- is isolated to prevent electrochemical corrosion with different metals in the solar panels or the building fabric – New Zealand metal roof manufacturers specify a 100 mm gap so that panel installations allow for roof washing and do not void roof warranties
- allows adequate airflow behind the panels to provide cooling – approximately a 100 mm gap for crystalline silicon panels.
While PV panels in array frames are still the most popular option in New Zealand, there is now another choice. With building-integrated photovoltaics (BIPV), the roof cladding, wall cladding etc. have solar cells built into them. Fully integrated systems act as solar panels and also provide the required building element functions of strength, weathertightness and durability. The first building elements with this feature used in New Zealand homes have been roof tiles.
The output of a PV panel is DC electricity. DC electricity needs to be converted to AC electricity before it can be used within the house or sent back into the electricity grid. DC electricity is converted into AC electricity by a device known as an inverter. An inverter used in PV systems also include additional control functions as well.
The wiring between the PV array and the inverter needs to be isolated from other household wiring and needs to be in its own trunking.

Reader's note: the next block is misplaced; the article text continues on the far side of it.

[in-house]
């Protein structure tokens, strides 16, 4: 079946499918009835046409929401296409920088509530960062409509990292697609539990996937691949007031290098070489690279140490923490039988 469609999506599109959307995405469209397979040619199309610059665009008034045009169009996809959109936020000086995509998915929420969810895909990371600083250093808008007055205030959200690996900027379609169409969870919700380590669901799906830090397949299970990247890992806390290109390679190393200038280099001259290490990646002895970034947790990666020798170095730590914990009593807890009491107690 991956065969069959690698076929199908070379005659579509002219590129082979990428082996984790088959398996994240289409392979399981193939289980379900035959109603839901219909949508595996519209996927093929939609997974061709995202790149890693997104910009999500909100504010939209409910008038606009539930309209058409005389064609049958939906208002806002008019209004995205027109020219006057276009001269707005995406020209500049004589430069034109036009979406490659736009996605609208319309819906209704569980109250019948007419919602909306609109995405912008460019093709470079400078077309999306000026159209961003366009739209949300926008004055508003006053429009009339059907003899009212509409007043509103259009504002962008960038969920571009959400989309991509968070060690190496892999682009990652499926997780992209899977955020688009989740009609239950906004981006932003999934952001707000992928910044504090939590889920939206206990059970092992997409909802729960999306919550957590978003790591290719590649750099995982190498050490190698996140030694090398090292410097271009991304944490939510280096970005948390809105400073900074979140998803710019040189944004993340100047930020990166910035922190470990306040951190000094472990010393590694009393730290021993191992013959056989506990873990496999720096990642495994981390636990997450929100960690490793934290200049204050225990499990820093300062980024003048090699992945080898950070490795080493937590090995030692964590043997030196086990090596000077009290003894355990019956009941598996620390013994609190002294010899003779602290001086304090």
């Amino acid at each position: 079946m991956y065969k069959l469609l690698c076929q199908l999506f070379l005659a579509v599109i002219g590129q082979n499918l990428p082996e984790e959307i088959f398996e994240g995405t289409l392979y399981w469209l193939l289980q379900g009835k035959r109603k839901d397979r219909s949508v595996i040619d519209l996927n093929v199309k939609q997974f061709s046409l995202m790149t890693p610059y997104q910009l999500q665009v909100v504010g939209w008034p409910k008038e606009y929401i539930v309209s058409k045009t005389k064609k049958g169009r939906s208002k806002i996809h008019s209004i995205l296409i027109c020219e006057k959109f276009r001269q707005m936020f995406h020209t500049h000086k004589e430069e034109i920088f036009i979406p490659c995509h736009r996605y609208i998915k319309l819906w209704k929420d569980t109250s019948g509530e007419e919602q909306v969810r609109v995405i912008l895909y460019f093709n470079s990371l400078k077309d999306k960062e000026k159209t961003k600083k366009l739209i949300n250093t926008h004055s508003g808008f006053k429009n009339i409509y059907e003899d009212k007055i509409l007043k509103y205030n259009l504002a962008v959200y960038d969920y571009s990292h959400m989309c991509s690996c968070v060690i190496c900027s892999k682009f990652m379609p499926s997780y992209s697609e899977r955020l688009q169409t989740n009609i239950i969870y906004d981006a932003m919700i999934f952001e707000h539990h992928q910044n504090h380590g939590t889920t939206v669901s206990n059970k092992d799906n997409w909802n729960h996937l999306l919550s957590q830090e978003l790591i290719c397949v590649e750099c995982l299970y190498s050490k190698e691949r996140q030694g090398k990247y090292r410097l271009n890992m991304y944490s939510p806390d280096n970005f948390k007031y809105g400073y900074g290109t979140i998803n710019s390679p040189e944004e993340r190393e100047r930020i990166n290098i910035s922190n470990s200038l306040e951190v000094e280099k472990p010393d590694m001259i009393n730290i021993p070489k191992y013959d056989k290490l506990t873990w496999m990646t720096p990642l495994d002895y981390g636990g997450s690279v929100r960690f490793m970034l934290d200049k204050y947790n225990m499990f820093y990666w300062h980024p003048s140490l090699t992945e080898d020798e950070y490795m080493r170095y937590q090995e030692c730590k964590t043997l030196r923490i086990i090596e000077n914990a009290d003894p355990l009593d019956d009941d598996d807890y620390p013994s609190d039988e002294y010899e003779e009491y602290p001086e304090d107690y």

Consents and permits
Consents for installations may be required if the roof is penetrated or if an installation may have an impact on a neighbour’s property. This is at the discretion of the local council. The property owner will need to apply to the local lines company to allow the solar PV system to be connected to the grid.
In the case of grid-connected systems, in order to receive money for the surplus generation, an agreement needs to be reached with the electricity retailer. Systems must meet the requirements of AS/NZS 4777.2:2015 Grid connection of energy systems via inverters – Part 2: Inverter requirements and AS/NZS 5033:2012 Installation and safety requirements of Photovoltaic (PV) arrays.
Stand-alone power systems must meet the requirements of AS/NZS 4509 and battery installations must meet AS 4086 as well as NZS 4219.
The design and installation of the system should be carried out by skilled tradespeople to ensure safety and energy-efficient outcomes, and work must meet the requirements of AS/NZS 3000:2018 Wiring rules.
Insurance coverage is as for all other electrical equipment, although the building owner may want to check the limits of coverage with their insurer.
The costs of PV systems have dropped in recent years – a Westpac publication shows that a 3kW system that cost $11,000 in 2013 would only cost on average $9,000 in 2019. To show an acceptable financial return, however, systems must still be located, designed and installed properly. More information about financial returns of PV systems can be found in the BRANZ Factsheet Sustainable Construction #2 Photovoltaic (PV) design.
In remote locations, the cost of connection to the electricity distribution grid (which can be between $20,000 and $25,000 per kilometre) makes photovoltaic systems more immediately economic.
Many PV systems allow remote monitoring to provide feedback on performance and to provide alerts if something goes wrong. Monitoring can be integrated with various smart devices such as smartphones, tablet computers and PCs. Usually, the systems rely on wifi and broadband.
Updated: 21 September 2020